To see if your AVR or SAM device is supported, download MPLAB X IDE version 5.15 and see the New Project dialogue box

In addition to IDE support for AVR and SAM devices, debugging and compiling can be completed for AVR and SAM devices with this list of development tools:

To view a complete listing of support, see the MPLAB X IDE Device Support List found in the documentation tab below.

Get started with your evaluation of AVR and SAM microcontrollers by either starting a project in Atmel START and importing it into MPLAB X IDE, or start right away inside MPLAB X IDE.

mplab x Screenshots:

mplab x ide screenshot 1

mplab x ide screenshot 2

mplab x ide screenshot 3

mplab x ide screenshot 4

“One Click” Make, Program, Debug / Execute operation. Unlike other IDEs where you build, have to connect to the hardware tool, program the target and then start your debug session.

Under MPLAB X it is all compiled into one action button. Run, Program, or Debug Run starts ‘Make’ which will check for changes and build any relevant updates, connect to the tool program the images and either start a debug session or start an execution of the programmed image. (There is also the option of doing these individually if the customer prefers).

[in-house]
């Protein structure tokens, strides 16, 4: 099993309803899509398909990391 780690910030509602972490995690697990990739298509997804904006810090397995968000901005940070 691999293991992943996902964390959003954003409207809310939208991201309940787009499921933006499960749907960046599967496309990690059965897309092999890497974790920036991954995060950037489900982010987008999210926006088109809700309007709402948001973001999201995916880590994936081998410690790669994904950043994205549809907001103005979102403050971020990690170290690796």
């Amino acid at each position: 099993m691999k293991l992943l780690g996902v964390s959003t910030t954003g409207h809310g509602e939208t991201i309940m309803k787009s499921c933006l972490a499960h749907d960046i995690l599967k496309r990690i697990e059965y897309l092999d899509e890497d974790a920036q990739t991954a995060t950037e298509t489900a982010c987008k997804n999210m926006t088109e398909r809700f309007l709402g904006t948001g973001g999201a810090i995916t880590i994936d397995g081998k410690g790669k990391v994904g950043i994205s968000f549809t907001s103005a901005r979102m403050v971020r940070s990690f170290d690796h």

In order to navigate your code or understand a colleague’s code in addition to documentation the Call Graph provides a static call tree of all functions called from other functions. It can also be exported to a Portable Network Graphics (PNG) image.

A single project can now build the same set of source files in many different ways. Each “configuration” has its own compiler options, compiler, hardware tool, and target device.

You can have as many versions of a compiler installed as you wish to work with. Each is identified by its own version. For any project, you can select the specific version of your choice. This enables you to use more than one instance of a compiler within the IDE at the same time.

Project configurations can be set to use an older version while trying a new release.

MPLAB X IDE now allows you to have multiple debug tools connected to the computer at the same time. You can select which ever tool you desire for a specific project or configuration within a project (example: Programmer and Simulator in their own configurations). It provides the ability to debug more than one target at the same time using just one installation of MPLAB X IDE.